Some Wells in the South and West – 5

by James Rattue

St Cyprian’s Well, Ashill, Somerset

Seen 17th August 1987.

   This well is on strictly private land and the owners would not like the location to be too widely publicised – it is shown on the 1:25,000 map in any case. The well lies in the south-west corner of one of the fields. It consists of a two-foot square stone basin a few inches deep, with several large flat slabs set into the earth around; the water trickles out across a stone lip and forms a small stream which winds away into the bushes. The red stain left by the water reveals its chalybeate nature. The water was in times past used for the cure of scrofula and digestive complaints, and was drunk on the first three Sundays in May for its curative properties; it also had the useful ability of being able to predict national disasters by its ebbing and flowing. Today it is not quite forgotten, but far less regarded than once it was. It is a lonely but very peaceful and tranquil site.

There is doubt about the well’s dedication. It appears on maps as Skipperham’s Well at present but Horne derives the variant names (St Nipperham’s, Skivverton’s etc.) from St Cyprian. There are two saints of this name, one a martyr bishop of Carthage, the other a converted magician and bishop martyred at Antioch. It is unclear which of these is the patron of the well, or indeed why it should be dedicated to either, as they are not exactly popular saints in England and the parish church is dedicated to St Mary.


Monk’s Well, Swell, Somerset     (ST 367 234)

Seen 17th August 1987.

The hamlet of Swell lies south of the main Taunton-Langport A378 road. If you come south along the minor road from the A378 and past the farm containing the tiny St Catherine’s Church, and turn right at the junction, the well is opposite the Old Rectory, on a patch of neat grass and in the corner formed by two hedges. The well is constructed from brick-sized stones and seems well-tended; at the back is a metal pipe with water streaming in the basin below. This clear liquid also seeps in at the rear of the well; the whole structure is overshadowed by the hedge and is a cool, attractive spot. This little Holy Well is not marked on the 1:25,000 map and seems unknown to any of the authorities.


St Catherine’s Well, Swell, Somerset     (ST 360 231)

Seen 17th August 1987.

From Monk’s Well continue westwards towards Fivehead village; the well cannot be missed, sitting as it does in a neat triangle of grass by the roadside where a lane meets the road from the north. The water flows into a stone tank a few feet long, set down into the grass, and thence beneath a slab into a stone-lined channel overhung by grasses; it continues under the road into a stream which joins the Fivehead River. This is an exceptionally beautiful place and a pleasant spot to visit.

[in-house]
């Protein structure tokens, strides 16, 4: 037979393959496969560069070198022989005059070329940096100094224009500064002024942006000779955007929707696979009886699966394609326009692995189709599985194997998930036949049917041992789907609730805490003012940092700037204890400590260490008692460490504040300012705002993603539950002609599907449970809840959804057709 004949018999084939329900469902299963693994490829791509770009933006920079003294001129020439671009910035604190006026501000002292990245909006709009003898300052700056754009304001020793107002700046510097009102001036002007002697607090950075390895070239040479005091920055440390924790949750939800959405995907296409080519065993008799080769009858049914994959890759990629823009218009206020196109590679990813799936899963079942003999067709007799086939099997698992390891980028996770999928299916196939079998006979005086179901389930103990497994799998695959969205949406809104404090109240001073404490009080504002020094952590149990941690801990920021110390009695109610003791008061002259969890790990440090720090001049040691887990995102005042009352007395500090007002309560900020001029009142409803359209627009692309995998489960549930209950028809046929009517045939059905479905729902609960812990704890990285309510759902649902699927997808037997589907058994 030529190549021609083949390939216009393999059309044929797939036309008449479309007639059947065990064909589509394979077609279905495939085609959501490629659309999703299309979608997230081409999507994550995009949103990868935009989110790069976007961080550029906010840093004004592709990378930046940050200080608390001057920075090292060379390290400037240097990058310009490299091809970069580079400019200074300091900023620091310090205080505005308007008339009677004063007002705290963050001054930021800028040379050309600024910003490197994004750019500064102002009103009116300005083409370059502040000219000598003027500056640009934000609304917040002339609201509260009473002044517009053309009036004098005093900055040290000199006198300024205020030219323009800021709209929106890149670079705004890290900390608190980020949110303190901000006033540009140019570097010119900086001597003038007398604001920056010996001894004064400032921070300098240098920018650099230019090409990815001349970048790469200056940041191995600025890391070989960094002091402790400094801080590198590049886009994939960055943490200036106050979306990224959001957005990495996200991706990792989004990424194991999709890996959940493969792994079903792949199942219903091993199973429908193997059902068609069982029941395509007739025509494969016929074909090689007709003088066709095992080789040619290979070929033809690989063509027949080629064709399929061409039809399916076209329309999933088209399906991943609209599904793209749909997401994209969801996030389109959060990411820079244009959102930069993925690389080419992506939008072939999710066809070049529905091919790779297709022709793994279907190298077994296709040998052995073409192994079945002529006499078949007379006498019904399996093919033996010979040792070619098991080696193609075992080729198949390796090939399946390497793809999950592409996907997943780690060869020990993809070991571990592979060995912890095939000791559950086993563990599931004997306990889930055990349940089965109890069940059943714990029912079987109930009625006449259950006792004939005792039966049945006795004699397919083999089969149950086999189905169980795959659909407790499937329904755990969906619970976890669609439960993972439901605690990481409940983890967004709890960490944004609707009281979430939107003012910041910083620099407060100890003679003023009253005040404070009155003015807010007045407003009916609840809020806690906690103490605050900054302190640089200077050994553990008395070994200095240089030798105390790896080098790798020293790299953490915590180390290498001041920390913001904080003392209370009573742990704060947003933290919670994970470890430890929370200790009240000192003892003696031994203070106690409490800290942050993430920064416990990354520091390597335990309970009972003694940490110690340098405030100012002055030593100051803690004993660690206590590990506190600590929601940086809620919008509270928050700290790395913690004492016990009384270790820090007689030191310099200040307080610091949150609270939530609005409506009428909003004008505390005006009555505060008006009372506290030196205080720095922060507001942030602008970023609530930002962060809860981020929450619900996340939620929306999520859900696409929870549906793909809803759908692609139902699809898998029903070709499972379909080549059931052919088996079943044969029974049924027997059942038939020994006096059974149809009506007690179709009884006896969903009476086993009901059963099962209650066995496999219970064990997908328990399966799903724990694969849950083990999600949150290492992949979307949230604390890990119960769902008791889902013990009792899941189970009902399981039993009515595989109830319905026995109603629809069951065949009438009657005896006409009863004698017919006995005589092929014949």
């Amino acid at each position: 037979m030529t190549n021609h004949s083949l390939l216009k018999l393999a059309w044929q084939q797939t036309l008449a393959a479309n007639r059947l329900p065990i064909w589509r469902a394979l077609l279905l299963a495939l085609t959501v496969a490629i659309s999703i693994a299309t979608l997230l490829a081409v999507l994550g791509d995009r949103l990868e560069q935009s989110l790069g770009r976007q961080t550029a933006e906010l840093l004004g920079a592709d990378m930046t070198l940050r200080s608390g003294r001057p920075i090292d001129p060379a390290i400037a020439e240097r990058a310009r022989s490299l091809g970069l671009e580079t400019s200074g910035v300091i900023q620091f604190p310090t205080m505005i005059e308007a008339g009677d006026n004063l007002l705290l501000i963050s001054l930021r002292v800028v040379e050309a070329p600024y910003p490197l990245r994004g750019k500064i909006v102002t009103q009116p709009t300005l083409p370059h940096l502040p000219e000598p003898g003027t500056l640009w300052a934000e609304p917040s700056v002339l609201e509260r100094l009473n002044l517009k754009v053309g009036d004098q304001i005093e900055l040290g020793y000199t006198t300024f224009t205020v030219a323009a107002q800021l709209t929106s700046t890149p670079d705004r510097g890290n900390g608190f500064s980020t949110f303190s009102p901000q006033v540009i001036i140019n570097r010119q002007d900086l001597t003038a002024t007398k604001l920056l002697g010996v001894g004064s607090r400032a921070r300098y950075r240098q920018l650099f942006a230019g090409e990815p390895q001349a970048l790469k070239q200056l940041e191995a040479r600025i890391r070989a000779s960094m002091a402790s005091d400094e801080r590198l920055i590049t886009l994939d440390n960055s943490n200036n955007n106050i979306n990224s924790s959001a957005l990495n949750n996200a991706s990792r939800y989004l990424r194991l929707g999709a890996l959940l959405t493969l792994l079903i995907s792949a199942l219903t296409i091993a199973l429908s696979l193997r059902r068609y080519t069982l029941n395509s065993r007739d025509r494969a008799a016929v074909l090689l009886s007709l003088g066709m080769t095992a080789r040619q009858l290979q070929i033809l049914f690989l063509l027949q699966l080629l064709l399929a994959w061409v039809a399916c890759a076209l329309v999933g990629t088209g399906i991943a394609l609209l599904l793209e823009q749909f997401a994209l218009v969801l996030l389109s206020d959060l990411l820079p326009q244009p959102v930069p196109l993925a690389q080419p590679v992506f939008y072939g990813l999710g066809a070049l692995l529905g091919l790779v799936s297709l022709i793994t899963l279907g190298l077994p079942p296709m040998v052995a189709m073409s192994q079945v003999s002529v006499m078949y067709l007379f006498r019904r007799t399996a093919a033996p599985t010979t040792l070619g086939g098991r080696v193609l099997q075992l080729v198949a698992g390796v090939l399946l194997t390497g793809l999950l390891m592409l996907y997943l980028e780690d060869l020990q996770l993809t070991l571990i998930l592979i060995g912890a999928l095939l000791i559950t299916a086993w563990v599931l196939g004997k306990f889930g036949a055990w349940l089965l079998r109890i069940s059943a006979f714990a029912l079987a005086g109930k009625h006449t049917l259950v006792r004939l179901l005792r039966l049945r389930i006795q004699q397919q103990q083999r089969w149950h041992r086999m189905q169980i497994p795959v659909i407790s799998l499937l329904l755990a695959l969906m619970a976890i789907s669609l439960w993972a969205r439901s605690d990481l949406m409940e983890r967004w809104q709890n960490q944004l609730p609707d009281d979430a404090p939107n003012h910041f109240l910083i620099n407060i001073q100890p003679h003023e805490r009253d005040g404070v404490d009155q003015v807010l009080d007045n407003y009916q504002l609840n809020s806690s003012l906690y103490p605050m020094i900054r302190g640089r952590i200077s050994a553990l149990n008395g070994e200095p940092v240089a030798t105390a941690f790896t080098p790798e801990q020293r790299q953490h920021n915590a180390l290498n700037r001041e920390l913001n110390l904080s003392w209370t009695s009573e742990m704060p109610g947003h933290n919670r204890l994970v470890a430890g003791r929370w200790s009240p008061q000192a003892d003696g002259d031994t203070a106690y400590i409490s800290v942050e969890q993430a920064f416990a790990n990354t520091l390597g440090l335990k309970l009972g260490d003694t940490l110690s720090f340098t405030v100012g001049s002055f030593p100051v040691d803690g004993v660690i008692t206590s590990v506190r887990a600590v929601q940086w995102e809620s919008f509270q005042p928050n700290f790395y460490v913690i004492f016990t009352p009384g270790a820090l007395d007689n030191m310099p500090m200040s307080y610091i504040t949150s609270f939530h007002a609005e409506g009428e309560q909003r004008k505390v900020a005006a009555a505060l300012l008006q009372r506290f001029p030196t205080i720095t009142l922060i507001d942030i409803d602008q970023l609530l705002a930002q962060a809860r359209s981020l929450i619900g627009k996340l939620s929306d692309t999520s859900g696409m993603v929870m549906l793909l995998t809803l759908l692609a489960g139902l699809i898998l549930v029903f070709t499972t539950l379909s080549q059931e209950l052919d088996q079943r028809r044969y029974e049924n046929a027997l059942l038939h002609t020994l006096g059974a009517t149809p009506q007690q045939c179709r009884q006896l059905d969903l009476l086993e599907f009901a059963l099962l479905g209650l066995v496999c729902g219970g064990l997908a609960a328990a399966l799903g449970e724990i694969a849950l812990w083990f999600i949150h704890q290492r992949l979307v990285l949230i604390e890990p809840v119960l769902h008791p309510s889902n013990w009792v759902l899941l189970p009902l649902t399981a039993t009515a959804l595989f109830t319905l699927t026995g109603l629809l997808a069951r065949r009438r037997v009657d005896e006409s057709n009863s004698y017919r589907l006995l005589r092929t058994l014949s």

According to the folklorist Ruth Tongue, St Catherine’s was; ‘a wishing well. You must go round it three times at sunrise, but if it was crawled round counter-clockwise it brought an ill wish’. John Michell and Christine Rhone wrote an account of the well in Source 7 (First Series): I can but concur with their statement that the ‘sensitive restoration has resanctified the spot and made a worthy shrine to St Catherine’.


Pople’s Well, Crewkerne, Somerset     (ST 435 099)

Seen 17th August 1987.

From the information board in the town centre, turn onto the A356 and left into Abbey Street. Continue westwards, over the hill and down. On the left, beside the path and next to a field, you will find Pople’s Well at the foot of the hill. The well, which it is said rises in the churchyard but is not regarded as ‘Holy’, consists of steps leading down to the outlet and drain into which the water drips. It was named after a prominent local family, yet was held in a superstitious awe, albeit of an undefined nature.


Beauty Spring/Codwell, Crewkerne, Somerset     (ST 437 100)

Seen 17th August 1987.

From Pople’s Well, continue along Abbey Street and turn left up the small lane to Bincombe. Codwell is in one of the fields on the right of the lane but I could see nothing over the hedge. There is a rivulet running along the right of the lane and this emerges from the bank, so perhaps the water has been channelled along here and the source capped off. This is the only water source shown anywhere around on the 1:25,000 map, so it may be the ‘Beauty Spring’ of Horne’s account. This spring was reputed to ‘bestow beauty on those who bathed their faces therein at sunrise on the first of March’, and, like Codwell, or at least Cadwell’s outlet, it was surrounded by nettles and brambles.

Text & Illustrations © James Rattue (1989)

Designed & Maintained by Richard L. Pederick (© 1999) | Created 23/12/99

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